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Nestled at the head of Buzzards Bay, the town of Wareham is inextricably linked to the water. Each summer, people flock to Wareham’s 54 miles of coastline – places like Onset Beach, Swifts Neck Beach, and Buttermilk Bay – to go swimming, fishing, and boating. Two of Buzzards Bay’s largest rivers – the Wareham River and the Weweantic River – thread through Wareham on their way to Buzzards Bay.

Maybe it’s Buzzards Bay’s rocky shorelines, where salty waves gently roll across pebbly sand and shattered scallop shells. Or maybe it’s our secluded harbors and coves, dotted with sea birds and sailboats and fringed by windswept salt marshes. Perhaps it’s our communities, each with its own distinct personality – some sleepy, others lively, all familiar to those who call them home. Or it’s the way Buzzards Bay is nestled into a nook of New England that’s off the beaten path of tourists heading to Boston, Newport, and Martha’s Vineyard.

There’s something special about our Bay that pulls in the people who live here: not just its beautiful beaches and fresh seafood, but the sense that you’ve found a hidden gem where you belong – and that you want to protect.

If you live near Buzzards Bay, then you’ve probably eaten a clam or two in your life. But have you ever tried to dig your own quahogs?

Among the historic buildings and commercial fishing vessels that populate New Bedford Harbor’s shoreline, Marsh Island has stood out as a rare, undeveloped stretch in this maritime hub.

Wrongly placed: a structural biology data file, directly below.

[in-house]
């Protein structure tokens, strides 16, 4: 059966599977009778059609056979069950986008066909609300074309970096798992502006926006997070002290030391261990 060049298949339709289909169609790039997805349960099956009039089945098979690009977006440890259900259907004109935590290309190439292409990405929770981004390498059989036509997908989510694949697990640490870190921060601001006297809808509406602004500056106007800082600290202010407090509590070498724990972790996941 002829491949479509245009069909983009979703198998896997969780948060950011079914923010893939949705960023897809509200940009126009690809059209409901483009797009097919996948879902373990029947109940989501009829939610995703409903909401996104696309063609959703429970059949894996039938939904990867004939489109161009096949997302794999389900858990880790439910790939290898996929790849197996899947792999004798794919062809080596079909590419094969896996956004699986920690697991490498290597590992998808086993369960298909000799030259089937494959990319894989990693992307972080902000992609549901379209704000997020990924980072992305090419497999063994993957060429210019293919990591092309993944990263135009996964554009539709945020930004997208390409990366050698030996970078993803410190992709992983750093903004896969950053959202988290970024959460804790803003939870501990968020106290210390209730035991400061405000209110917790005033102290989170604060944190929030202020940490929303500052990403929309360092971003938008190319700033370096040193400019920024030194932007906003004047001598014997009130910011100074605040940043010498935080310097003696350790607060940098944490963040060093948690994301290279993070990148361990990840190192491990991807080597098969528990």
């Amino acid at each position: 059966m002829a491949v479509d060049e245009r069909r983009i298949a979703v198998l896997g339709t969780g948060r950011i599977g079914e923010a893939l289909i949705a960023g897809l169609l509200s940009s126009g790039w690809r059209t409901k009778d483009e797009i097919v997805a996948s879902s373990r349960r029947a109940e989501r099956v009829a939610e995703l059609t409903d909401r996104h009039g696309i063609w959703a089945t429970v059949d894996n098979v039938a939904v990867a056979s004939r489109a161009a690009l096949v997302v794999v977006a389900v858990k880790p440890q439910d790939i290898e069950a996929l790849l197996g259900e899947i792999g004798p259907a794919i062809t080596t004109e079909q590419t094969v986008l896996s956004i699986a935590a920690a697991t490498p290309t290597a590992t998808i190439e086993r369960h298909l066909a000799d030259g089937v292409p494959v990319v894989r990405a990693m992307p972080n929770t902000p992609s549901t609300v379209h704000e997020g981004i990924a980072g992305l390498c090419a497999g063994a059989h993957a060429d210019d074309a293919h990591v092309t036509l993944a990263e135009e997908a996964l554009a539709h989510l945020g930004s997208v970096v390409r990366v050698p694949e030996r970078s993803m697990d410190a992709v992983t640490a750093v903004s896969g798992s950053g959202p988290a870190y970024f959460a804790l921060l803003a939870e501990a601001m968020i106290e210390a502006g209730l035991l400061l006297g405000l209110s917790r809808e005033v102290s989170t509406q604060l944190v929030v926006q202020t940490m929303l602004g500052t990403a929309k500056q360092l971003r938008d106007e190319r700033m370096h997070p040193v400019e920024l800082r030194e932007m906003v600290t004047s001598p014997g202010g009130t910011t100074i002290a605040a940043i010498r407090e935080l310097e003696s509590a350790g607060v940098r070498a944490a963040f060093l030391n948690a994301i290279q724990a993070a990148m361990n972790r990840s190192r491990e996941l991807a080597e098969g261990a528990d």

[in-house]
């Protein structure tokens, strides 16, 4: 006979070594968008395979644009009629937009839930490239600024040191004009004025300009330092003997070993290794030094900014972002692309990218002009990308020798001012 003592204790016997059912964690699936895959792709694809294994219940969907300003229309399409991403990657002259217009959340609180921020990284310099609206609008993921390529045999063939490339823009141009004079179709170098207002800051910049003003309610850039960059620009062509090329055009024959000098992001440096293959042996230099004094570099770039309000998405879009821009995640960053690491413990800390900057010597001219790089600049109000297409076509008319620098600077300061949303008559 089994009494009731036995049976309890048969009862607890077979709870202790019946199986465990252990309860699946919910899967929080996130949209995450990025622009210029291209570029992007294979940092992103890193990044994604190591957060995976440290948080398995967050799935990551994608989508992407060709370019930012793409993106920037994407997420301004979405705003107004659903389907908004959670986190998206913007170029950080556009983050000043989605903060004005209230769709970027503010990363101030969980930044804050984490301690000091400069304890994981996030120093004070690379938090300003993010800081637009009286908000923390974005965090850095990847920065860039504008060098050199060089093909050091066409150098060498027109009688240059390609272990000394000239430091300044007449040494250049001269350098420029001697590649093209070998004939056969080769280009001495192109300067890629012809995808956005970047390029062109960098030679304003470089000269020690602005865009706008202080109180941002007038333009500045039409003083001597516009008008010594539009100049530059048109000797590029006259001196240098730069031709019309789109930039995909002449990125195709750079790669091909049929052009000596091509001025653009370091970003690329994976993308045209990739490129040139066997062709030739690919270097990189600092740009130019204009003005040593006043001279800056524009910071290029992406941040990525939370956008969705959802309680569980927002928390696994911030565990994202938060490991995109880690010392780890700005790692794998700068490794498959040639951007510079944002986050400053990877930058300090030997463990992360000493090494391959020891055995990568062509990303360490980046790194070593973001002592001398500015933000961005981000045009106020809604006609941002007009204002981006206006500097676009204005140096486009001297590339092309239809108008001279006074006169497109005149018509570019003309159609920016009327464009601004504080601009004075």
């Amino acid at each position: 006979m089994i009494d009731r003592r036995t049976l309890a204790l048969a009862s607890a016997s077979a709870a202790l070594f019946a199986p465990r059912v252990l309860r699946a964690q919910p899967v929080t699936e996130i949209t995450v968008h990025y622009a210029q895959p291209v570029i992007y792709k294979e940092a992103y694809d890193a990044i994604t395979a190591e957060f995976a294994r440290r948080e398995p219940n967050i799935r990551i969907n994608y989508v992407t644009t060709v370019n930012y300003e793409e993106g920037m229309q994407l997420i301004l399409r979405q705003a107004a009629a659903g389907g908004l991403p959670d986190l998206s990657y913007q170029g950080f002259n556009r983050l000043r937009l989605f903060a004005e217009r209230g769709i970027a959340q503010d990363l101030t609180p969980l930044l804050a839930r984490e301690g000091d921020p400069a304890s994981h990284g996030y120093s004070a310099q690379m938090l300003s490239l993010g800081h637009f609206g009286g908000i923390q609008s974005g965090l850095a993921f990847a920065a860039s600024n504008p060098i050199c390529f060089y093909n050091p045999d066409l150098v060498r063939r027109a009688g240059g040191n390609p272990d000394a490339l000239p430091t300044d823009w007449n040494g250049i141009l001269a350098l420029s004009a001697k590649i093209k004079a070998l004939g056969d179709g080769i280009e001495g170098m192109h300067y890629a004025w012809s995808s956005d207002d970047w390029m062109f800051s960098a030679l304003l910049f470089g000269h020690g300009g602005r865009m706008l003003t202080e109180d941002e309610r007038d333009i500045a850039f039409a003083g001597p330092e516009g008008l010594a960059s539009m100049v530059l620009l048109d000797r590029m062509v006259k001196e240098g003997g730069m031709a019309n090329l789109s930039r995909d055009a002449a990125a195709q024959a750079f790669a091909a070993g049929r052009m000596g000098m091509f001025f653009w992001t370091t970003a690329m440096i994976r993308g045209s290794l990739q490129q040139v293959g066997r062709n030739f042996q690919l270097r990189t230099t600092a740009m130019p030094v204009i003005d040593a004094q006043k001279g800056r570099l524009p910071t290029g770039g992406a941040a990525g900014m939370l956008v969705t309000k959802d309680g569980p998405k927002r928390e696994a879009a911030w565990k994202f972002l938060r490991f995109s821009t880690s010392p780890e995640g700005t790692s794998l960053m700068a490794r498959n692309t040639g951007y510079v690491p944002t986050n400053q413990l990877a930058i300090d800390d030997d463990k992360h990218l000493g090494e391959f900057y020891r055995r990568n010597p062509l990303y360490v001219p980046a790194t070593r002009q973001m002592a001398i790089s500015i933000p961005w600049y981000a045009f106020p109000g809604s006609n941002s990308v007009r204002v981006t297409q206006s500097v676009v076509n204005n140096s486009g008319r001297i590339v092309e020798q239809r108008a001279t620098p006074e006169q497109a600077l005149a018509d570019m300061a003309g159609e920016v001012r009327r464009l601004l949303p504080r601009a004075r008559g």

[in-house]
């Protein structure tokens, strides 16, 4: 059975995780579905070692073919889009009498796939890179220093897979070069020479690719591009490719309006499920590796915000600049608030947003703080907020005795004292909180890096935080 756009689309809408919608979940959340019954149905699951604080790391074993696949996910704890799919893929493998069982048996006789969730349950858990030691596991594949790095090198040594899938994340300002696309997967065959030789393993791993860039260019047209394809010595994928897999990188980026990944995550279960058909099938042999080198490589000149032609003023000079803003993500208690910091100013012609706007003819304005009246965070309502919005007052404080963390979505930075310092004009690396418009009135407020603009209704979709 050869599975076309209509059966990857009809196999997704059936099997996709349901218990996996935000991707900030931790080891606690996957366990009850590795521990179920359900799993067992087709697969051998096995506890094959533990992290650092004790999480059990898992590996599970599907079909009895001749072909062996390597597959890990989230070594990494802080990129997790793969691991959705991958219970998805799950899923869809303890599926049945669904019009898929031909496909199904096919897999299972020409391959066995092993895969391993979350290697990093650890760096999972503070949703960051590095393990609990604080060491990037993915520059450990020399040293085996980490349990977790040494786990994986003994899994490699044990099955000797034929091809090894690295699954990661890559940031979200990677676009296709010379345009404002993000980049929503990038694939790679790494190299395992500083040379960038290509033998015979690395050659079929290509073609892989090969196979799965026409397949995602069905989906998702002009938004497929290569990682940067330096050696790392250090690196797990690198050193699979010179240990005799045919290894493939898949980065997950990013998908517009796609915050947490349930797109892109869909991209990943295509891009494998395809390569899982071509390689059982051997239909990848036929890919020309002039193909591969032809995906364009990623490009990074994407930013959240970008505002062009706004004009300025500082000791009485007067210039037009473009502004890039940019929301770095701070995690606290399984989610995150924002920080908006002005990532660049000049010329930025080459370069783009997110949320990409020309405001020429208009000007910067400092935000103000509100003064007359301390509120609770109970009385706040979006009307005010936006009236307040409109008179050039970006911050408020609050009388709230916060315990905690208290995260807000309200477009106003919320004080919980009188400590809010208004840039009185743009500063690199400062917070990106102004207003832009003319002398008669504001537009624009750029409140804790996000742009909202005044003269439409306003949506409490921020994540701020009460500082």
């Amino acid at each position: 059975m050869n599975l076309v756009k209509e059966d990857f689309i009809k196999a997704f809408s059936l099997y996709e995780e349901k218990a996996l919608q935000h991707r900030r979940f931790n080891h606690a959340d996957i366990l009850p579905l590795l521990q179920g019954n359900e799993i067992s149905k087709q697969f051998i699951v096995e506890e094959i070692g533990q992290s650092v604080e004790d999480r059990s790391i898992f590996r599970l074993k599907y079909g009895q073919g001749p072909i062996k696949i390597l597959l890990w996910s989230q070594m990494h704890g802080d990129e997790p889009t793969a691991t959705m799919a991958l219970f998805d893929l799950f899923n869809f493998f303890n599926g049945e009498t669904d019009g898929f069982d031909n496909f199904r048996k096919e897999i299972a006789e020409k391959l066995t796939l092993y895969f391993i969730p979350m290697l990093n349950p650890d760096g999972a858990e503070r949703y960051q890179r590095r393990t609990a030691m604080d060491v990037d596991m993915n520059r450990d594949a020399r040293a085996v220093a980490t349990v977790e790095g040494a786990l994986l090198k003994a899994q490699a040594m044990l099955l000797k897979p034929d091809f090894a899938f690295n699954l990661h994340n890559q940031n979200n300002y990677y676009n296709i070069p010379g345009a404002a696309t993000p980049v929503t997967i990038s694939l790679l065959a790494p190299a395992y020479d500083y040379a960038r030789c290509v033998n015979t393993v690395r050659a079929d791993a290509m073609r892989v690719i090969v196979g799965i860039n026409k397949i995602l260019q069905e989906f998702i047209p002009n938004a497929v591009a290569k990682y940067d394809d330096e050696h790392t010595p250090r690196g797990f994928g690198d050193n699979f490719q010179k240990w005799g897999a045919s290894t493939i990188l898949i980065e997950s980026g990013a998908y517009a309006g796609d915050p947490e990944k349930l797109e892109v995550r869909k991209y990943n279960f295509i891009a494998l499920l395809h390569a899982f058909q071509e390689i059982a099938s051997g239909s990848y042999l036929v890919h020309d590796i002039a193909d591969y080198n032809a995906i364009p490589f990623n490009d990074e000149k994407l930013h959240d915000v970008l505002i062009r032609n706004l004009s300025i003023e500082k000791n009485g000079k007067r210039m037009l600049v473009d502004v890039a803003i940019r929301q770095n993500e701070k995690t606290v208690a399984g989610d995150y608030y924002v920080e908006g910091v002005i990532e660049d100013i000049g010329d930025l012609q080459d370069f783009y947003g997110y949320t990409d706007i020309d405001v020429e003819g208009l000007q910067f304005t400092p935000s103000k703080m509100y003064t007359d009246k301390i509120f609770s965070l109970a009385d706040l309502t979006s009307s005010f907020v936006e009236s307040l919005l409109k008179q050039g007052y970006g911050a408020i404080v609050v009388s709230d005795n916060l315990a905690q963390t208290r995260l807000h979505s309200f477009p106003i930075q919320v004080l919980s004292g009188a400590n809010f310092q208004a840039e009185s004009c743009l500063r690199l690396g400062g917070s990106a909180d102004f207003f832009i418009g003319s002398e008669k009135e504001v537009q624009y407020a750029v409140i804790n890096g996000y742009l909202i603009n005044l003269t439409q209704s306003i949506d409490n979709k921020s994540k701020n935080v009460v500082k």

The next time you find yourself driving east over the Route 195 bridge, you’ll likely see construction crews filtering past Breakwater Marinas (formerly Moby Dick Marina) in Fairhaven, as construction has officially begun on the Marsh Island Salt Marsh Restoration Project.

Since 2011, Sara da Silva Quintal, the Restoration Ecologist at the Buzzards Bay Coalition, has been managing the Coalition’s various restoration projects from feasibility phase through permitting, construction, and post-construction monitoring. We spoke with Sara to learn more about how the Marsh Island project came to fruition, and what we can expect to find when construction is complete.

Nitrogen from on-site septic systems is polluting West Falmouth Harbor.  The nitrogen draining to the harbor from cesspools and conventional septic systems makes algae grow and turns the water murky and cloudy.  Eelgrass beds die and shellfish begin to disappear.  In short, nitrogen pollution is quietly destroying the Harbor we love.  Upgrading your septic system from a cesspool or conventional system to a nitrogen reducing system can substantially reduce the amount of nitrogen coming from your home.

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